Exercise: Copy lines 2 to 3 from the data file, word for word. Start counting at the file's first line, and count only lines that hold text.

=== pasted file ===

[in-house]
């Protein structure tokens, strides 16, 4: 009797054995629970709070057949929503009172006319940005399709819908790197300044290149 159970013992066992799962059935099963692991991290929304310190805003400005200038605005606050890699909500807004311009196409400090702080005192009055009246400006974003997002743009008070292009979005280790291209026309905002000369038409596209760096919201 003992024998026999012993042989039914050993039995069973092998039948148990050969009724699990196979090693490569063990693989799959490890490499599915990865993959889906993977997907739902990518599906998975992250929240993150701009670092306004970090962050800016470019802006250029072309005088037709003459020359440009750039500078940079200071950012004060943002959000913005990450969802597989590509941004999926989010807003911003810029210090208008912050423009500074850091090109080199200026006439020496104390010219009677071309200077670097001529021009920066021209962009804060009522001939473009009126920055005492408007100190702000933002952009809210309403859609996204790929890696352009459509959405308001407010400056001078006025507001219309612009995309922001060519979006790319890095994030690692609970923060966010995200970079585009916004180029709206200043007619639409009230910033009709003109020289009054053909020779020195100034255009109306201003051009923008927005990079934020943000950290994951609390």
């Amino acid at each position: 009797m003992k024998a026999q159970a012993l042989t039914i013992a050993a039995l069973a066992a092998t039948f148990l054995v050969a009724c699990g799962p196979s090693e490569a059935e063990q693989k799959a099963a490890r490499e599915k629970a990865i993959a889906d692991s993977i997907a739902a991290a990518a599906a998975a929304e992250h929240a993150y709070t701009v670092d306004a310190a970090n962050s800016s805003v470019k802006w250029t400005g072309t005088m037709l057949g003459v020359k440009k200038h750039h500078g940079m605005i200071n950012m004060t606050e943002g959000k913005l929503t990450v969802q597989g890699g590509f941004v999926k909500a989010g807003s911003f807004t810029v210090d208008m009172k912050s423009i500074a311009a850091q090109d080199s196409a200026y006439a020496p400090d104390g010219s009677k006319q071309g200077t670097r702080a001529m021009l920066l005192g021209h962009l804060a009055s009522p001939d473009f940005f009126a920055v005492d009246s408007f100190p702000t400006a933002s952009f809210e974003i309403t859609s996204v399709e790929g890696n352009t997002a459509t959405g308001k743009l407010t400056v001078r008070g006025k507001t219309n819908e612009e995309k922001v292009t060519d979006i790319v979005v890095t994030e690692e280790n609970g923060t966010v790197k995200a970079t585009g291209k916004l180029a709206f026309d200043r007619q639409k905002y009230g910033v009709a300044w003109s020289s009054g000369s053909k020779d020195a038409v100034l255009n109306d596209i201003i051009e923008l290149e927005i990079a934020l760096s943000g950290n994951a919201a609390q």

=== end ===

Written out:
């Protein structure tokens, strides 16, 4: 009797054995629970709070057949929503009172006319940005399709819908790197300044290149 159970013992066992799962059935099963692991991290929304310190805003400005200038605005606050890699909500807004311009196409400090702080005192009055009246400006974003997002743009008070292009979005280790291209026309905002000369038409596209760096919201 003992024998026999012993042989039914050993039995069973092998039948148990050969009724699990196979090693490569063990693989799959490890490499599915990865993959889906993977997907739902990518599906998975992250929240993150701009670092306004970090962050800016470019802006250029072309005088037709003459020359440009750039500078940079200071950012004060943002959000913005990450969802597989590509941004999926989010807003911003810029210090208008912050423009500074850091090109080199200026006439020496104390010219009677071309200077670097001529021009920066021209962009804060009522001939473009009126920055005492408007100190702000933002952009809210309403859609996204790929890696352009459509959405308001407010400056001078006025507001219309612009995309922001060519979006790319890095994030690692609970923060966010995200970079585009916004180029709206200043007619639409009230910033009709003109020289009054053909020779020195100034255009109306201003051009923008927005990079934020943000950290994951609390």
């Amino acid at each position: 009797m003992k024998a026999q159970a012993l042989t039914i013992a050993a039995l069973a066992a092998t039948f148990l054995v050969a009724c699990g799962p196979s090693e490569a059935e063990q693989k799959a099963a490890r490499e599915k629970a990865i993959a889906d692991s993977i997907a739902a991290a990518a599906a998975a929304e992250h929240a993150y709070t701009v670092d306004a310190a970090n962050s800016s805003v470019k802006w250029t400005g072309t005088m037709l057949g003459v020359k440009k200038h750039h500078g940079m605005i200071n950012m004060t606050e943002g959000k913005l929503t990450v969802q597989g890699g590509f941004v999926k909500a989010g807003s911003f807004t810029v210090d208008m009172k912050s423009i500074a311009a850091q090109d080199s196409a200026y006439a020496p400090d104390g010219s009677k006319q071309g200077t670097r702080a001529m021009l920066l005192g021209h962009l804060a009055s009522p001939d473009f940005f009126a920055v005492d009246s408007f100190p702000t400006a933002s952009f809210e974003i309403t859609s996204v399709e790929g890696n352009t997002a459509t959405g308001k743009l407010t400056v001078r008070g006025k507001t219309n819908e612009e995309k922001v292009t060519d979006i790319v979005v890095t994030e690692e280790n609970g923060t966010v790197k995200a970079t585009g291209k916004l180029a709206f026309d200043r007619q639409k905002y009230g910033v009709a300044w003109s020289s009054g000369s053909k020779d020195a038409v100034l255009n109306d596209i201003i051009e923008l290149e927005i990079a934020l760096s943000g950290n994951a919201a609390q």